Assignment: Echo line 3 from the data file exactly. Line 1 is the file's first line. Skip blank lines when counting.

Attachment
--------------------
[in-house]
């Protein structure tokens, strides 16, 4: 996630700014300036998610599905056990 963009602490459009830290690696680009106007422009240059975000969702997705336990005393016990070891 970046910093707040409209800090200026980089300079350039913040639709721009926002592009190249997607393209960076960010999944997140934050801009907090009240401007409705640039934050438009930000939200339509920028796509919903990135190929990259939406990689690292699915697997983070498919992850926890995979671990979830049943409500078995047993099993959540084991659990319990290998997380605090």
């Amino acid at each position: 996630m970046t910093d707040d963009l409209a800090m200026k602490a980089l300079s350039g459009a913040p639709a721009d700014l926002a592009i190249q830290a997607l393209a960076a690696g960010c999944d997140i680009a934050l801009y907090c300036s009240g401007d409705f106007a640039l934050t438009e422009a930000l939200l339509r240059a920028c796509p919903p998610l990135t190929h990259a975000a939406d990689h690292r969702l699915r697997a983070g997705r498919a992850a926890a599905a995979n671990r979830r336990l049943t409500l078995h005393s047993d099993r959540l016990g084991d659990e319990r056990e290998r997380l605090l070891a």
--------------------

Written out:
């Amino acid at each position: 996630m970046t910093d707040d963009l409209a800090m200026k602490a980089l300079s350039g459009a913040p639709a721009d700014l926002a592009i190249q830290a997607l393209a960076a690696g960010c999944d997140i680009a934050l801009y907090c300036s009240g401007d409705f106007a640039l934050t438009e422009a930000l939200l339509r240059a920028c796509p919903p998610l990135t190929h990259a975000a939406d990689h690292r969702l699915r697997a983070g997705r498919a992850a926890a599905a995979n671990r979830r336990l049943t409500l078995h005393s047993d099993r959540l016990g084991d659990e319990r056990e290998r997380l605090l070891a």